Techniques and outcomes of emergency airway management in Japan: An analysis of two multicentre prospective observational studies, 2010–2016

Yukari Goto, Tadahiro Goto, Yusuke Hagiwara, Yusuke Tsugawa, Hiroko Watase, Hiroshi Okamoto, Kohei Hasegawa, Japanese Emergency Medicine Network Investigators the Japanese Emergency Medicine Network Investigators

Research output: Contribution to journalArticlepeer-review

31 Citations (Scopus)


Objectives Continuous surveillance of emergency airway management practice is imperative in improving quality of care and patient safety. We aimed to investigate the changes in the practice of emergency airway management and the related outcomes in the emergency departments (EDs) in Japan. Methods We conducted an analysis of the data from two prospective, observational, multicentre registries of emergency airway management—the Japanese Emergency Airway Network (JEAN)-1 and -2 Registries from April 2010 through May 2016. Results We recorded 10,927 ED intubations (capture rate, 96%); 10,875 paediatric and adult patients were eligible for our analysis. The rate of rapid sequence intubation (RSI) use as the initial intubation method significantly increased from 28% in 2010 to 53% in 2016 (Ptrend = 0.03). Likewise, the rate of video laryngoscope (VL) use as the first intubation device increased significantly from 2% in 2010 to 40% in 2016 (Ptrend < 0.001), with a significant decrease in the rate of direct laryngoscope use from 97% in 2010 to 58% in 2016 (Ptrend < 0.001). Concurrent with these changes, the overall first-attempt success rate also increased from 68% in 2010 to 74% in 2016 (Ptrend = 0.02). By contrast, the rate of adverse events did not change significantly over time (Ptrend = 0.06). Conclusion By using data from two large, multicentre, prospective registries, we characterised the current emergency airway management practice, and identified their changes in Japan. The data demonstrated significant increases in the rate of RSI and VL use on the first attempt and the first-attempt success rate over the 6-year study period.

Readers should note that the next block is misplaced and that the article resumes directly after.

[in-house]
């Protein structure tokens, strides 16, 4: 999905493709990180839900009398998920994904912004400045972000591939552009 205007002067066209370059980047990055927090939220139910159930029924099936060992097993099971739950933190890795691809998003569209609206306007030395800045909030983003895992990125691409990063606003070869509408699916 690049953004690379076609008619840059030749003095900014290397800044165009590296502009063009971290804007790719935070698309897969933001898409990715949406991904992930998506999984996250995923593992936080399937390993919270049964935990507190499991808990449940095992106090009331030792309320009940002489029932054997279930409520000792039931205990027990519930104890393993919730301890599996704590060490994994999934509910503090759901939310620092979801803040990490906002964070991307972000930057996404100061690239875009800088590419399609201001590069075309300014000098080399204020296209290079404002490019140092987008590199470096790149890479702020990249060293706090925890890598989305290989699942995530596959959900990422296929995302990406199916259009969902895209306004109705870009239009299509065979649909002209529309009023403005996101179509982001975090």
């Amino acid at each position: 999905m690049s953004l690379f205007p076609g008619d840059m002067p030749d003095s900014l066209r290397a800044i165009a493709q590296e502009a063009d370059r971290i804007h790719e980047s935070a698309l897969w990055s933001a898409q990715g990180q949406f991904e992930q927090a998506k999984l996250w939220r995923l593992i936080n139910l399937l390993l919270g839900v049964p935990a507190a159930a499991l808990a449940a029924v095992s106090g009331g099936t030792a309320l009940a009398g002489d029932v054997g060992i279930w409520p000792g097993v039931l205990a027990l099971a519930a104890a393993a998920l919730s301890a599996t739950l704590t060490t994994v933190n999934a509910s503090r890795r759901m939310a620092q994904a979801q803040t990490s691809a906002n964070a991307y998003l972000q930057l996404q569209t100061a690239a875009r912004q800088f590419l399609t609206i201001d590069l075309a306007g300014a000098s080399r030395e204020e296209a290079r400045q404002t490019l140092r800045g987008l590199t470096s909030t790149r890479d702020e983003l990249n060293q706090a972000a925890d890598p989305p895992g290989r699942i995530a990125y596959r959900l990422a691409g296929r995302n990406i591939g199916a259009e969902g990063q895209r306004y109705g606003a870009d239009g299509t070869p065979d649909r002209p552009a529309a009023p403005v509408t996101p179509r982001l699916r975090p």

Original languageEnglish
Pages (from-to)14-20
Number of pages7
Publication statusPublished - 01-05-2017
Externally publishedYes

All Science Journal Classification (ASJC) codes

  • Emergency Medicine
  • Emergency
  • Cardiology and Cardiovascular Medicine


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